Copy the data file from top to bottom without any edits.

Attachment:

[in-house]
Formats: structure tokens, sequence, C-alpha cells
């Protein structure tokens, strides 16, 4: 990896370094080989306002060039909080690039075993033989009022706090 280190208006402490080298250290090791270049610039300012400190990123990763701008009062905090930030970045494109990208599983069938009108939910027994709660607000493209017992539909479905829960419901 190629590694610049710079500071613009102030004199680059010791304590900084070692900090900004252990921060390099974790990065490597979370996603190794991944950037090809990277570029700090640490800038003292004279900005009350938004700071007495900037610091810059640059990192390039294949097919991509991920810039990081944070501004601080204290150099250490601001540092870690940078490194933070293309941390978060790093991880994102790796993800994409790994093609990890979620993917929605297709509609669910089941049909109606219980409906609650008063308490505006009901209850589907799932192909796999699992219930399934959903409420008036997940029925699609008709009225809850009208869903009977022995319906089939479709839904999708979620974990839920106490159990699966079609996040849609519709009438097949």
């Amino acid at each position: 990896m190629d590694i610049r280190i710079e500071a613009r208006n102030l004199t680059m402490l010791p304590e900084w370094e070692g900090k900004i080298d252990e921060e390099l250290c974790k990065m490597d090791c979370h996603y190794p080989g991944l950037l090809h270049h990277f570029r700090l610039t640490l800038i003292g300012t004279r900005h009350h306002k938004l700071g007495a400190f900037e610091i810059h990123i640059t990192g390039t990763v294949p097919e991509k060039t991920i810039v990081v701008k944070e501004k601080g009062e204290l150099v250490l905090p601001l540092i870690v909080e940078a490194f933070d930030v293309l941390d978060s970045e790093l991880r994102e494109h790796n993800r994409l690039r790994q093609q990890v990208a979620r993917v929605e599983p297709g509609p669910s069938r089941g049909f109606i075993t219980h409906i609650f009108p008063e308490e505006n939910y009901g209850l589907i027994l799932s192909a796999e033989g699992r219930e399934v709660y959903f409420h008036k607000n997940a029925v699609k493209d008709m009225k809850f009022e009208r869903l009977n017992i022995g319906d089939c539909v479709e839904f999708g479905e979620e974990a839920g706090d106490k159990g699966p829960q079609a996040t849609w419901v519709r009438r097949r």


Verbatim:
[in-house]
Formats: structure tokens, sequence, C-alpha cells
């Protein structure tokens, strides 16, 4: 990896370094080989306002060039909080690039075993033989009022706090 280190208006402490080298250290090791270049610039300012400190990123990763701008009062905090930030970045494109990208599983069938009108939910027994709660607000493209017992539909479905829960419901 190629590694610049710079500071613009102030004199680059010791304590900084070692900090900004252990921060390099974790990065490597979370996603190794991944950037090809990277570029700090640490800038003292004279900005009350938004700071007495900037610091810059640059990192390039294949097919991509991920810039990081944070501004601080204290150099250490601001540092870690940078490194933070293309941390978060790093991880994102790796993800994409790994093609990890979620993917929605297709509609669910089941049909109606219980409906609650008063308490505006009901209850589907799932192909796999699992219930399934959903409420008036997940029925699609008709009225809850009208869903009977022995319906089939479709839904999708979620974990839920106490159990699966079609996040849609519709009438097949």
């Amino acid at each position: 990896m190629d590694i610049r280190i710079e500071a613009r208006n102030l004199t680059m402490l010791p304590e900084w370094e070692g900090k900004i080298d252990e921060e390099l250290c974790k990065m490597d090791c979370h996603y190794p080989g991944l950037l090809h270049h990277f570029r700090l610039t640490l800038i003292g300012t004279r900005h009350h306002k938004l700071g007495a400190f900037e610091i810059h990123i640059t990192g390039t990763v294949p097919e991509k060039t991920i810039v990081v701008k944070e501004k601080g009062e204290l150099v250490l905090p601001l540092i870690v909080e940078a490194f933070d930030v293309l941390d978060s970045e790093l991880r994102e494109h790796n993800r994409l690039r790994q093609q990890v990208a979620r993917v929605e599983p297709g509609p669910s069938r089941g049909f109606i075993t219980h409906i609650f009108p008063e308490e505006n939910y009901g209850l589907i027994l799932s192909a796999e033989g699992r219930e399934v709660y959903f409420h008036k607000n997940a029925v699609k493209d008709m009225k809850f009022e009208r869903l009977n017992i022995g319906d089939c539909v479709e839904f999708g479905e979620e974990a839920g706090d106490k159990g699966p829960q079609a996040t849609w419901v519709r009438r097949r």